One Friday Night in Zihua

Every day we go to the beach and the meseros (waiters) who stand around there wave to us and shout things at us in Spanish which I hope are recommendations in favor of their particular establishment and not denigrations of my yellow swim shirt – machismo is big in Mexico and I’m not sure I am projecting the right image with my color selection. They’ve always said the things they say with smiles, and we’ve had a meal at two of the places, but generally I try to avoid making eye contact with them because I feel like we can get cheaper and better eats off the beach, and darn it if I don’t look good in yellow. A view of the beach from the surf. The umbrellas and covered pavilions are restaurants similar to where C.and his friend work.

Tonight, after eating mediocre pizza for dinner (Pizza! In a Mexican fishing village! Damn kids.) and drinking a strong margarita or two at one of those off the beach places, I was heading down for my last swim of the day and saw two of the guys sitting at the top of the public access steps drinking beer and smoking cigarettes, which is the universal language, so I stopped and with my idiotic Spanish told them we were leaving tomorrow and this and that. Before I knew what was happening - though, who am I to protest - we were sitting on the beach and C. and his nameless friend had gotten me a glass of beer and were waxing eloquent about a friend who gave surf lessons someplace, and another place for us to go, and all sorts of other things that I didn’t catch. Fortunately, R showed up with her new, tight bathing suit, which I love, and the two guys stopped paying attention to me and started talking to R, which was fine because she actually understood what they were saying and the conversation could be above the first grade level that I could offer.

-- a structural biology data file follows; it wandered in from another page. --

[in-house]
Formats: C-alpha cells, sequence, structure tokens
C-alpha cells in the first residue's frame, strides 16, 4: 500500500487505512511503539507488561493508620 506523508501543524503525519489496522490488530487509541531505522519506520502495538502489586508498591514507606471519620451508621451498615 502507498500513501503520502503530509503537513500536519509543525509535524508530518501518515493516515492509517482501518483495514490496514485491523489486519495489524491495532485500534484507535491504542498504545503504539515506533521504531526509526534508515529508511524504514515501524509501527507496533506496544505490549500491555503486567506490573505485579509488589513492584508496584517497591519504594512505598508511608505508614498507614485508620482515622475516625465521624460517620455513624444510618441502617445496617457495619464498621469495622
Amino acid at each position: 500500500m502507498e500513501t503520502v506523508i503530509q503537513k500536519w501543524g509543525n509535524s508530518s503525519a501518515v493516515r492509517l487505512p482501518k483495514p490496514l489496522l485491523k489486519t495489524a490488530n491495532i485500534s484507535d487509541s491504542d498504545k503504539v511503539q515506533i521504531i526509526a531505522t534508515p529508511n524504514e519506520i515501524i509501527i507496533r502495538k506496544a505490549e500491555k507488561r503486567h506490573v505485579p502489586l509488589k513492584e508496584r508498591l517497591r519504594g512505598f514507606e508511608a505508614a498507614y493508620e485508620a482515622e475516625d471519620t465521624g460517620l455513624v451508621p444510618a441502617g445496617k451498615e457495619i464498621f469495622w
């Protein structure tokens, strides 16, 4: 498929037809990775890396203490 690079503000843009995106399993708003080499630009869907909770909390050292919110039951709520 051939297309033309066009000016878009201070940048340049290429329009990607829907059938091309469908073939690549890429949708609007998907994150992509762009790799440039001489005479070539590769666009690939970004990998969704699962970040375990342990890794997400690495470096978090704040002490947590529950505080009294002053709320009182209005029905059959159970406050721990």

Good thing, because it turned out to be quite an interesting conversation that I was left out of, though, I did have the important role of pouring the beer, which, if I was grading my performance, I passed with flying colors – yellow shirt and all.

Both C. and X grew up here. They like the trending of the city to tourism because otherwise they would fish. As a waiter, they make no salary, but earn 10 pesos on a hundred that they bring into the restaurant. On a good day, they can make 1,000 pesos. Some days they make 30 pesos. The two meals that we have had at the beach restaurants where they work (they work at competing restaurants) ran around 400 pesos. We tip 10 percent, because we heard that is the norm, but Cesar and X said typically they get a 15 peso tip or nothing at all, regardless of the total.

Here's J walking the beach in search of the man that pushes a cart around selling shaved ice for 10 pesos a cup.

While I covered my feet with the cool evening sand, sipped beer, and watched the Pacific crash against the shore, they also talked about the narco-violence that all of us Americans have heard so much about. Both C. and X assured us that we were safe anywhere in Mexico – we would not be targeted. The value of tourism is recognized, and persons who rob or otherwise harass tourists are dealt with – apparently in such an unpleasant and final way by the cartel that it discourages others from having such thoughts. While this gave me some comfort, it also caused me some guilt, probably due to my Catholic upbringing, that our presence in Mexico might tempt some down and out hoodlum to hold us up for our measly belongings and thus meet an untimely end while wearing my shorts which hadn’t been properly washed in a couple of months.